Researcher Spotlight: Allison Rosenthal, DO

Mayo Clinic Arizona

Mantle cell lymphoma (MCL) can present in a variety of ways, from slow-growing indolent to more aggressive forms with poorer outcomes. Currently a patient’s treatment plan is largely based on patient age and overall health rather than biologic factors that predict the aggressiveness of their disease. A new tool, the MCL35 proliferation index, is being developed to risk stratify patients as being at low, intermediate, or high risk for poor outcome. Dr. Rosenthal’s LCRMP project seeks to validate this assay as a prognostic tool in older patients with MCL and ultimately in a clinical setting in a risk adapted trial with the hope that it can better personalize therapy. “In many other types of lymphoma, a better understanding of disease biology has driven practice change when it comes to selecting what we hope is the ‘best’ treatment,” Dr. Rosenthal says, “We have lagged behind in being able to do so for MCL. I’m hoping through this work … to better identify patients who might respond well to standard treatments versus those that are high risk for progress or failure to respond and have novel therapeutic options available from the start.”

Dr. Rosenthal received her DO from Midwestern University (Arizona) before a residency at St. Joseph’s Hospital and Medical Center. She completed her Fellowship at Mayo Clinic’s Arizona campus, where she also completed a special Advanced Fellowship in Lymphoma as a Mayo Clinic Scholar based at Memorial Sloan Kettering Cancer Center, and is currently an Assistant Professor with Mayo Clinic. Dr. Rosenthal says she is excited about participating in the LCRMP to improve her clinical research skills, as well as other skills such as grant writing and getting involved in collaborative research efforts. “I am certain that my participation in the LCRMP will serve as a springboard for my clinical research efforts and will be a setting in which I learn the important principles of designing and implementing a feasible clinical research project.”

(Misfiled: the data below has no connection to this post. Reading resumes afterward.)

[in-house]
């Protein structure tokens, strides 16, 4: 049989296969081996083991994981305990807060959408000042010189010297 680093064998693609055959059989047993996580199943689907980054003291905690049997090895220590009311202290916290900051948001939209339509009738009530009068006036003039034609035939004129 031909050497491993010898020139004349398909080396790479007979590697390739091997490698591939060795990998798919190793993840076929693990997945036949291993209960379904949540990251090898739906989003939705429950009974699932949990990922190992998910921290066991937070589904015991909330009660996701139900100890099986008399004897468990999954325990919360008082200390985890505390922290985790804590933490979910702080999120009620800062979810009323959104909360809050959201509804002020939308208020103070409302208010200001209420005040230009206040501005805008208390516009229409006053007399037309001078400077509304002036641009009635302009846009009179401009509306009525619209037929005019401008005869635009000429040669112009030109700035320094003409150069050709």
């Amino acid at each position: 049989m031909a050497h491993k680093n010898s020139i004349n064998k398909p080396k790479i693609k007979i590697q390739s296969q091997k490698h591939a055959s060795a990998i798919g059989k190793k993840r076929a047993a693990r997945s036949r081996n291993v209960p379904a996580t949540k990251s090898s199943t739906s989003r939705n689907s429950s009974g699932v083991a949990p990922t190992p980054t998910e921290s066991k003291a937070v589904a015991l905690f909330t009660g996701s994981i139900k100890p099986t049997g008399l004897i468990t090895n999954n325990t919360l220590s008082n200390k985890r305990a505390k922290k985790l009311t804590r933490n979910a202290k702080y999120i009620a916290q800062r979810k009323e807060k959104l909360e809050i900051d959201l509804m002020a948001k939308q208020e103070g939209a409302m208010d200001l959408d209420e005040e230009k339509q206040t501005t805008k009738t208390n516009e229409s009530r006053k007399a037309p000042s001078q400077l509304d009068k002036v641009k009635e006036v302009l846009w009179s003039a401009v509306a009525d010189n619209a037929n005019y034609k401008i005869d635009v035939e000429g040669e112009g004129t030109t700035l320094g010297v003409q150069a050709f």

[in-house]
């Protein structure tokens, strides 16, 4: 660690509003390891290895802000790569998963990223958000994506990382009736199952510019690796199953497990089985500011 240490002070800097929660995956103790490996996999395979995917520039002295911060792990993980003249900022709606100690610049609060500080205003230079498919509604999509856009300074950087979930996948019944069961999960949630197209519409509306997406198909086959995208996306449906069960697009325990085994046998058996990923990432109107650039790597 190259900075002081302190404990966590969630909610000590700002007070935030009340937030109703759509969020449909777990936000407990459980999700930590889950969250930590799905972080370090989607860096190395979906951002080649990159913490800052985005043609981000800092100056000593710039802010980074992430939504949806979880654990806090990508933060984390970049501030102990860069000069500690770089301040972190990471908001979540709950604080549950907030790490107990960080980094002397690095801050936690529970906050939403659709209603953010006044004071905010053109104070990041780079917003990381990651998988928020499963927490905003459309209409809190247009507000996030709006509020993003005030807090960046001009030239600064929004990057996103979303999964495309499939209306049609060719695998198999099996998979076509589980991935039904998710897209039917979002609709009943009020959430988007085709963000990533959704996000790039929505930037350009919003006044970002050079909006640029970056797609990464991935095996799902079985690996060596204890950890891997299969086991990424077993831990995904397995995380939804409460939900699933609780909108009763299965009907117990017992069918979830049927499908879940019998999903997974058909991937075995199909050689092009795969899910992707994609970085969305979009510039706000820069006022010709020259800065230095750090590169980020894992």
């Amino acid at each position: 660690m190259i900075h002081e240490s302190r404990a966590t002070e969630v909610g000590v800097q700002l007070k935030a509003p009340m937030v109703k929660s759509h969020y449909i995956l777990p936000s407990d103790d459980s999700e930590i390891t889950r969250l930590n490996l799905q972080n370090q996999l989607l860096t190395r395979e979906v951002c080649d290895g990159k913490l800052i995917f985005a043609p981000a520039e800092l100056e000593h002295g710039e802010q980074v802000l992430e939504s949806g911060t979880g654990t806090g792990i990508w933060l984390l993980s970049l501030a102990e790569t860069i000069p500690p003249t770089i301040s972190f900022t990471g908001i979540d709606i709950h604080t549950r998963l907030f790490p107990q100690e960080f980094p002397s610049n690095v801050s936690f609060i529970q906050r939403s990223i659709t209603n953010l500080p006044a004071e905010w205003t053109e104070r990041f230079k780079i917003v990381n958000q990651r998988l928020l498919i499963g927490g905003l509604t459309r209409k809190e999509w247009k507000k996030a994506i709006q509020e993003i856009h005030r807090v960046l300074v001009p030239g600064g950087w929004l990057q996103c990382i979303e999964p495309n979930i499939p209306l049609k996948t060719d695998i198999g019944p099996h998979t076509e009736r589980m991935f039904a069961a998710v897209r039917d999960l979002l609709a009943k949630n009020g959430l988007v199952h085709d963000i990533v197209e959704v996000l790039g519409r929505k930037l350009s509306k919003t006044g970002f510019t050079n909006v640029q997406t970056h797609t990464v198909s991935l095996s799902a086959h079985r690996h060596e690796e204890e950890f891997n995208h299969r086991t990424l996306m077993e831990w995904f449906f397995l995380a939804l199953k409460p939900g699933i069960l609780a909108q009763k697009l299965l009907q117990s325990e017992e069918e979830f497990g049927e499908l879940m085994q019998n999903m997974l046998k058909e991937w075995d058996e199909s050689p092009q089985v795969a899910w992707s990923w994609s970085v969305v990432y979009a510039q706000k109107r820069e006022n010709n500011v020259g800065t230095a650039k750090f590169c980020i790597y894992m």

A leukemia survivor herself, Dr. Rosenthal cites her patients as her reason for her passion for lymphoma research. “Just as I looked to my oncologist for hope and the expertise to know what to do in an unpredictable and vulnerable situation, I want my patients to feel confident that I’m doing everything I can to give them the best care possible, she says. “While being a lymphoma doctor allows me to celebrate a lot of success, there are still failures and as long as there are, I will continue to push boundaries, ask questions, and continue doing the research.